MIPCOM 2018 included three World Premiere Screenings from already much-talked-about new shows: Trigger, Escape at Dannemora and The Pier. And Nippon TV’s Way Too Kawaii was revealed to the MIPCOM audience, at the Asian World Premiere screening on Tuesday.  All sessions included Q&A sessions after the screening with key members of the cast and production teams.

Trigger kicked things off on Sunday evening. The show is produced by Sreda Production for Channel One Russia, with the premiere presented by Beta Film and supported by Made in Russia. It focuses on a provocative psychologist called Artem, whose own life is in chaos after he went to prison for allegedly causing a patient’s suicide.

“He has this very interesting opposition of his brilliant professional career, and the complete chaos in his personal life… But I think that’s also what makes the series to interesting to the spectator,” said actor Maxim Matveev, who plays Artem. “I like that Artem is a sociopath! I’m normally much more favourable to the people who are around me. And to be very honest, it was not easy for me to fill myself up with all the tension, the irritation that he has in him.”

His co-star Viktoria Maslova was also on hand to talk about her character, Lera, who becomes one of Artem’s patients. “The most important thing for me was to show to mostly female spectators what difficulties a woman can have in her life… Her whole world has crashed down,” she said. “I’m very fortunate that in my personal life I have never ever had situations like my character had, thank god! And I hope this will never happen…”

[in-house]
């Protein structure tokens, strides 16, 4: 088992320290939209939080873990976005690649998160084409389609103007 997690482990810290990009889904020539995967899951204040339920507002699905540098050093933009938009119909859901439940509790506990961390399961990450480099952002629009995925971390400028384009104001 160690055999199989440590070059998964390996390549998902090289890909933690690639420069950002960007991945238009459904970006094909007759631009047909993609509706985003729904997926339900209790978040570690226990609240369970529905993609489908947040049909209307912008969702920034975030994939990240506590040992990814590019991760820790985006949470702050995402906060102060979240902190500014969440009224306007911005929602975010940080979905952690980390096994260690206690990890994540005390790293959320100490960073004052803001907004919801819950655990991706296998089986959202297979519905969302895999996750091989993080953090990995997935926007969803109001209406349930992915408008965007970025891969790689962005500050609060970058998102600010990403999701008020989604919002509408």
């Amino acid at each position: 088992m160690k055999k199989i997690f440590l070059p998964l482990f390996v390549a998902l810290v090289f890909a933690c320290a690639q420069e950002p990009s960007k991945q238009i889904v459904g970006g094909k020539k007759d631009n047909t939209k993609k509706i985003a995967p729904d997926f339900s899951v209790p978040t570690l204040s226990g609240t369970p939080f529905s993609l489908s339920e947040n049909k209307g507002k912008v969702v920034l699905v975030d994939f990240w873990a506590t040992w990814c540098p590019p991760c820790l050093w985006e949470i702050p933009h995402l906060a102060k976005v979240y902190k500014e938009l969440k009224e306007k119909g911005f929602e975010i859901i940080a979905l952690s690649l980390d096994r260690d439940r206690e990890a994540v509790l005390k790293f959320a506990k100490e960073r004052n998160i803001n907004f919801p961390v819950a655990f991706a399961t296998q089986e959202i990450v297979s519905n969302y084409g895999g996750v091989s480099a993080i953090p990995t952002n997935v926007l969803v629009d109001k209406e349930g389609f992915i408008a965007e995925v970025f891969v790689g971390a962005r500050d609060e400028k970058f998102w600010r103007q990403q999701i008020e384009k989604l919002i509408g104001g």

Monday night’s premiere was for Escape at Dannemora, presented by CBS Studios International and starring Benicio Del Toro, Patricia Arquette and Paul Dano. It was directed and executive produced by Ben Stiller, and is airing on Showtime in the US. The show is based on a true story about a prison break in upstate New York, and the role played by an employee at the prison who had affairs with the two prisoners in the months leading up to their escape – and one of the biggest manhunts in the state’s history.

Stiller provided the Q&A after the screening, explaining what attracted him to the project. “It was just the story itself was hard to believe. I was really attracted to the reality of how something like this actually happens… It sounded made up! But it really happened,” he said, while enthusing about the ability to tell the story over a series of TV episodes, rather than as a single film. In the latter case: “It just wouldn’t be as interesting because it would be pretty reductive: you wouldn’t be able to tell the stories of all the characters.”

Stiller was also full of praise for Del Toro (“”It took a little bit of time to get him! He’d never done television before, and he was intrigued by the project… We just talked about it”) and Dano (“He has that inner sensitivity and that feeling that [his character]Sweat feels about himself. What was great was to see Paul put on that tougher exterior that I think David Sweat put on as a protection in prison”).

Stiller also explained why he directed the series. “I guess they offered it to so many people who turned it down!” he jokes. It’s not the comedy he’s known for but: “I’ve always been interested in directing different kinds of things. It had just never really happened.” Until now.